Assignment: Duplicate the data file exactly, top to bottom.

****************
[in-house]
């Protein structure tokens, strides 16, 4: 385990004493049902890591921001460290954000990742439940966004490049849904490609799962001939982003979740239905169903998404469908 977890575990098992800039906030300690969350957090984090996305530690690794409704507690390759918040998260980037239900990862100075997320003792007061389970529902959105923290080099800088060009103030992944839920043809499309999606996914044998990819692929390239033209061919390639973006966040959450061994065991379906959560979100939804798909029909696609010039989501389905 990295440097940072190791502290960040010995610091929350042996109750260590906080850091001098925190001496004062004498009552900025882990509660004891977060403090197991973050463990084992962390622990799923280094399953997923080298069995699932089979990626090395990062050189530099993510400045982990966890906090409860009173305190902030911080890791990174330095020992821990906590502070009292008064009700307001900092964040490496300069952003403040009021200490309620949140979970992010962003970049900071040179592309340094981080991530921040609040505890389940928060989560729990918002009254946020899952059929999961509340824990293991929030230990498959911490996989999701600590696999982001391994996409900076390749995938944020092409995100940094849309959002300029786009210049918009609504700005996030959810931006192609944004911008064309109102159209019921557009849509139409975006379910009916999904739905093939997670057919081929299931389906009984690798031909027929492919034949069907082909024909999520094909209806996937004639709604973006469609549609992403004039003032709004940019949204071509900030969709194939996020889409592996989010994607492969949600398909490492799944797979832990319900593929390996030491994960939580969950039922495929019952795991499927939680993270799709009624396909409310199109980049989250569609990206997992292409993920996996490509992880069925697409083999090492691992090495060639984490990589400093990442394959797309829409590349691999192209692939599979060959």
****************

[in-house]
């Protein structure tokens, strides 16, 4: 385990004493049902890591921001460290954000990742439940966004490049849904490609799962001939982003979740239905169903998404469908 977890575990098992800039906030300690969350957090984090996305530690690794409704507690390759918040998260980037239900990862100075997320003792007061389970529902959105923290080099800088060009103030992944839920043809499309999606996914044998990819692929390239033209061919390639973006966040959450061994065991379906959560979100939804798909029909696609010039989501389905 990295440097940072190791502290960040010995610091929350042996109750260590906080850091001098925190001496004062004498009552900025882990509660004891977060403090197991973050463990084992962390622990799923280094399953997923080298069995699932089979990626090395990062050189530099993510400045982990966890906090409860009173305190902030911080890791990174330095020992821990906590502070009292008064009700307001900092964040490496300069952003403040009021200490309620949140979970992010962003970049900071040179592309340094981080991530921040609040505890389940928060989560729990918002009254946020899952059929999961509340824990293991929030230990498959911490996989999701600590696999982001391994996409900076390749995938944020092409995100940094849309959002300029786009210049918009609504700005996030959810931006192609944004911008064309109102159209019921557009849509139409975006379910009916999904739905093939997670057919081929299931389906009984690798031909027929492919034949069907082909024909999520094909209806996937004639709604973006469609549609992403004039003032709004940019949204071509900030969709194939996020889409592996989010994607492969949600398909490492799944797979832990319900593929390996030491994960939580969950039922495929019952795991499927939680993270799709009624396909409310199109980049989250569609990206997992292409993920996996490509992880069925697409083999090492691992090495060639984490990589400093990442394959797309829409590349691999192209692939599979060959």